Written Records of Biblical King David Discovered by Researchers
The Mesha Stele, also called the Moabite Stone, is a basalt stone slab that has provided historians and linguists with the largest source of the Moabite language to date.
Researchers have only now been able to verify with a considerable degree of certainty that the stele contains explicit references to King David.
The stele was discovered in fragments in 1868 roughly 15 miles east of the Dead Sea, and currently resides in the Louvre museum in Paris. While it was damaged in 1869, a paper-mache impression of the inscription was captured before the damage occurred.
The slab is etched with a lengthy account of King Mesha of Moab going to war with Israel. The events described correspond, albeit imprecisely, with a similar account in 2 Kings chapter 3.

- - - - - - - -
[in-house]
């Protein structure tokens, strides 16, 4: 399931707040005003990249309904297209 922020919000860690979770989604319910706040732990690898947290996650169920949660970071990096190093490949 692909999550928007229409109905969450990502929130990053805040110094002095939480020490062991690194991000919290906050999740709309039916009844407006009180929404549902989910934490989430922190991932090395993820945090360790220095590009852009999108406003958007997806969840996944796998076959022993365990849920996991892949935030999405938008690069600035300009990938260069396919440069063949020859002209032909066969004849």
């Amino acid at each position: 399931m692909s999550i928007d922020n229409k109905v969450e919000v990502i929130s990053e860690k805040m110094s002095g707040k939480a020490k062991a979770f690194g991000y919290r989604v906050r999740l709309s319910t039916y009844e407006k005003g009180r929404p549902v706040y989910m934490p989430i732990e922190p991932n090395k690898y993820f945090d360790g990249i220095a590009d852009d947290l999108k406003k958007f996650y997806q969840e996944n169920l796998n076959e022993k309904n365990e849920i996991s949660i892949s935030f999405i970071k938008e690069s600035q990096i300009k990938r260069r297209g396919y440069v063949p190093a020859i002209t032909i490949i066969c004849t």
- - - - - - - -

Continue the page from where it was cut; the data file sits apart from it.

The House of David The text contains allusions to the Israelite God as well as the "House of David" and the "Altar of David." However, until today, scholars could not be entirely sure that these references to King David were being correctly deciphered.
The Moabite phrase "House of David'' consists of five letters: bt dwd. "Bt" is similar to today's Hebrew word for house - bayit - which is beit in its construct form. And "dwd" can be thought of like modern Hebrew's daled vav (the letter, in this case, is actually waw) daled which spells the name "David." (JPost / VFI News)
“Jehoshaphat said, “The word of the Lord is with him.” So the king of Israel and Jehoshaphat and the king of Edom went down to him.” - 2 Kings 3:12